So, even though you and I are exceedingly unlikely to become targets of the CFAA, we could be – and that's why the law is intolerable as it stands.Wu doubts, fairly, that this Congress in particular can be persuaded to act on almost anything.
And it's no exaggeration to say that lawmakers are terrified in general of doing anything that might cause them to be accused of being soft on crime. But like it or not, this is ultimately an issue for Congress, which writes the laws.The
lawmakers' tendency to favor vagueness has some merit – it gives the people who carry out enforcement and make regulations the ability to adjust to changing circumstances – but in cases like this, where the abuse by the executive branch is blatant, Congress should take the risk of

doing its job.


Representative Zoe Lofgren, a California Democrat, has proposed an "Aaron's Law" that would help redress the current imbalance.
Reforming CFAA is also an issue for the press – or would be, if we had more journalists who took seriously their duty to hold power accountable.
Journalists in aggregate have two problems with this law: a superficial understanding, at best, and an

fat burning furnace to government positions on criminal justice and security.
Even when journalists are directly threatened by overreaching, as they are in the WikiLeaks case, they still demonstrate a reluctance to take a stand.If enough news organizations put the Obama civil liberties record under the spotlight it deserves, perhaps the American people would

care more about what they're losing. Or maybe, we're willing to live in a more banana-like republic all the time; but I hope not.I said earlier that the CFAA, bad as it is, isn't the worst law relating to technology.
At least one, by my reckoning, is worse: the increasingly harsh copyright regime that has already turned countless millions

of Americans into lawbreakers and deterred countless innovators.Copyright
in America started life in the US constitution as a way to promote innovation by giving creators of works strong rights for limited periods. It has metastasized into a system that has perverts the founders' intent and given giant corporations overwhelming – and increasing – power over not just entertainment but everything that contains information, including software, which is now part of almost everything.In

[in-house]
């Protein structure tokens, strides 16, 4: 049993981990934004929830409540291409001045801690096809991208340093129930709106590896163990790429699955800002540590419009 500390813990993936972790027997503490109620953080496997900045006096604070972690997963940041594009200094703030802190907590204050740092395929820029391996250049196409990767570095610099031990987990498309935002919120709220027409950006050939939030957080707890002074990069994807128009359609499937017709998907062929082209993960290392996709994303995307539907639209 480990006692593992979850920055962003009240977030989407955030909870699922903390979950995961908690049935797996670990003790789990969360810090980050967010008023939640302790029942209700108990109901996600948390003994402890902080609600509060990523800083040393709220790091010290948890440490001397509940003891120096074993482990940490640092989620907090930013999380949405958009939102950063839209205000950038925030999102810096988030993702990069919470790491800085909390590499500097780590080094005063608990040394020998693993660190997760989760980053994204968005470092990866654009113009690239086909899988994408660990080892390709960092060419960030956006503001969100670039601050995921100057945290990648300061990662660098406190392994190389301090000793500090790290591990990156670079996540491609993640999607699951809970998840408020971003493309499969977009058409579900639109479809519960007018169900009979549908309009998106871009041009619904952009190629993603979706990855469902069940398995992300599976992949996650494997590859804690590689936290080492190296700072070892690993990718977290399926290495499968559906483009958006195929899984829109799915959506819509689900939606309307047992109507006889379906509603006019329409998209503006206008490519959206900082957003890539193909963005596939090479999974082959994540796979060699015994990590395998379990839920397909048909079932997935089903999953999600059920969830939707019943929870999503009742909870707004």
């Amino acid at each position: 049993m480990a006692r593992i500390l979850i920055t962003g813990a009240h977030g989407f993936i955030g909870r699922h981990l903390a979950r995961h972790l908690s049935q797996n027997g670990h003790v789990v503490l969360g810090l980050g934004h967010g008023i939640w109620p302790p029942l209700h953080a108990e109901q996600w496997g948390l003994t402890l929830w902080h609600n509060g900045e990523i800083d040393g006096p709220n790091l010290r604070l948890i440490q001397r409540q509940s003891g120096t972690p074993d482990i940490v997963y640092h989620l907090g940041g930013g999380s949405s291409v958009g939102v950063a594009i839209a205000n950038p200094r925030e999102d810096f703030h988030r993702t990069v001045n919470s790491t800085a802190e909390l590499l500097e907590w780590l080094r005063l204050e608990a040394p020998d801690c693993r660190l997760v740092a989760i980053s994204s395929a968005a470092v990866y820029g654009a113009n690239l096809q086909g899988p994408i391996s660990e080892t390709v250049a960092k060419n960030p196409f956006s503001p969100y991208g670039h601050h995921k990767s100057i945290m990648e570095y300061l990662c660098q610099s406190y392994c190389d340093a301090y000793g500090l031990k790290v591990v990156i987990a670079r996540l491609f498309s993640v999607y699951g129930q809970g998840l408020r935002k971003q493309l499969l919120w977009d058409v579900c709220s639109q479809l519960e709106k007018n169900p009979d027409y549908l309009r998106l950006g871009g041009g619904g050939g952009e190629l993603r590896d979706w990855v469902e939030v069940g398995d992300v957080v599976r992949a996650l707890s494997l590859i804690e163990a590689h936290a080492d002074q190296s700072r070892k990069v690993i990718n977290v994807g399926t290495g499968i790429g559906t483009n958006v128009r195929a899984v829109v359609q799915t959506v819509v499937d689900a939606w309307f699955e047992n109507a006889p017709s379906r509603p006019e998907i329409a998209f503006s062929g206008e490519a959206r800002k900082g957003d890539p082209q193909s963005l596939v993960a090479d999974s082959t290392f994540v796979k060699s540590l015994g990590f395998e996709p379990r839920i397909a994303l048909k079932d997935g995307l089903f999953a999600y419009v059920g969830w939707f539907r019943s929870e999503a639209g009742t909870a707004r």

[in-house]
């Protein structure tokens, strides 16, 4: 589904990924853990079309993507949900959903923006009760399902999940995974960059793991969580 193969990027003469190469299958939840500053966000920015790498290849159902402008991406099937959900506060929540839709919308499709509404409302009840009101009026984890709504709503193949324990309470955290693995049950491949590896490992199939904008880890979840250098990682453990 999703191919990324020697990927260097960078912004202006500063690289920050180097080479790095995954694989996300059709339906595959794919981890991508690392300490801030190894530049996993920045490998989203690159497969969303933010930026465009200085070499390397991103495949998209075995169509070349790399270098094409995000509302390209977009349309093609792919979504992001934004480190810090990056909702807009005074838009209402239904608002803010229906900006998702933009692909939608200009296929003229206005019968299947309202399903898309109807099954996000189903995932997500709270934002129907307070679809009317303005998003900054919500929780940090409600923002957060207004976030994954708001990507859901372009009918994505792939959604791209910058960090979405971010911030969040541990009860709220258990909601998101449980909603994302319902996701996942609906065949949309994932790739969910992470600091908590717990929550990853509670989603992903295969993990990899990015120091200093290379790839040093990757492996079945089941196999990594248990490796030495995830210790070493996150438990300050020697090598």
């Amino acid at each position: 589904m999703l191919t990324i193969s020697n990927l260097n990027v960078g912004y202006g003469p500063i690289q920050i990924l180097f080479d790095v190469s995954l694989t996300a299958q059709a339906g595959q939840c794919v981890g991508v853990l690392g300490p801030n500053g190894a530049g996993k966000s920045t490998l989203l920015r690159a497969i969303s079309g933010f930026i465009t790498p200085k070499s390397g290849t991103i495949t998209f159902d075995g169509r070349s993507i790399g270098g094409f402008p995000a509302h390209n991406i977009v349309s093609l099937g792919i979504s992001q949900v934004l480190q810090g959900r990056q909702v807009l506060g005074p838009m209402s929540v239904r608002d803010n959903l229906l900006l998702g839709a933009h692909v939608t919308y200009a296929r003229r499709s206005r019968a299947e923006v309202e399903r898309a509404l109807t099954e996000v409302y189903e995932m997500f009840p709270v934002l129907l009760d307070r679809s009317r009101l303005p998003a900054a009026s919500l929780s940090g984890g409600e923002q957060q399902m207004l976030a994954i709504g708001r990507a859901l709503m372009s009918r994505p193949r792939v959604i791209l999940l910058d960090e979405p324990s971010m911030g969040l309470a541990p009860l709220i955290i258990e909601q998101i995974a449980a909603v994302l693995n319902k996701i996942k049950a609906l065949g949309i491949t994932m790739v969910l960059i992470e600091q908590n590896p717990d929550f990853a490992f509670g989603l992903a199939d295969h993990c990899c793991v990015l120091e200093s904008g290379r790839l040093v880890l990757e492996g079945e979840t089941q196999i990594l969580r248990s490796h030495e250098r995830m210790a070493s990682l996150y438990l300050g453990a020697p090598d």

a rare defeat for the Copyright Cartel, the supreme court has upheld the "first sale doctrine" – the principle that once you buy a book or CD, you can resell it – in a closely watched case. The court's rationale was that Congress didn't mean to create a different standard for works bought overseas as opposed to ones bought in the US. But the same court also just refused to hear an appeal of a Minnesota woman who's been ordered to pay more than $220,000 for downloading two-dozen songs – a testament to Congress' gift to Hollywood and its allies in the form of absurdly stiff penalties for minor infringement.In
the end, people who want change in bad laws have to work for it. This is doubly hard given Congress' pay-to-play system of legal

bribery, where dollars translate into votes.
Maybe that will have to change first, as the "United Re:Public" coalition says, but we need to get started or get used to a system that puts everyone at risk.
We could begin by calling our legislators and insist they get behind "Aaron's Law".US constitution and civil libertiesIntellectual propertyInternetCensorshipUS supreme courtUS CongressAaron SwartzDan Gillmorguardian.co.uk
© 2013 Guardian News and

Media Limited or its affiliated companies. All rights reserved.
| Use of this content is subject to our Terms & Conditions | More Feeds Attempts to settle long-running antitrust investigation by European Commission over market dominance continue to stallGoogle's rivals have indicated they will reject its offer to label its services in search listings, as it tries to settle a long-running antitrust investigation by

the European Commission over its market dominance.The US search company's offer was publicised on Thursday by EC competition commissioner Joaquín Almunia, who has given rivals and outside organisations a month to comment on the proposals, which aim to settle an ongoing antitrust tussle with the EC.If organisations broadly accept the ideas, then Google will be bound over to obey them and display the results in a set format in countries within the EC for five years and three months.But
if Google's suggestions to settle are turned down – as looks likely – Almunia could be obliged to issue a formal "Statement of Objections" to Google's conduct in search and force it to follow a legally binding code of conduct, or micro niche finder fines of up to 10% of its global revenues.Google has been under investigation since November 2010, when Almunia's office opened an investigation into Google's dominance of search following complaints by the UK "vertical search" company Foundem, Microsoft-owned Ciao, and the French legal search engine ejustice.fr.A similar investigation into Google's search dominance in the US fizzled out earlier this year, when the Federal Trade Commission made no move to enforce any changes on Google's search results layout.The

independent European consumer organisation BEUC, whose members include Which? in the UK, said in a statement it was disappointed with the proposals, which it said would not achieve the aim of "eradicating the current anti-competitive behaviour in what

is essentially a monopoly market". Google has over 90% of search share in Europe, compared to about 65% in the US.Google's suggestions were set out after more than nine months' negotiation with the EC.
In 2011 Almunia's team had raised a series of concerns over how Google labels its search results, "scrapes" pages on other sites to display in search listings, requires exclusivity deals on its adverts on web pages, and prevents easy portability of advertising campaigns to other search engines.The biggest concern is over what is perceived as Google's promotion of its own services, such as Maps, YouTube, Shopping and Local.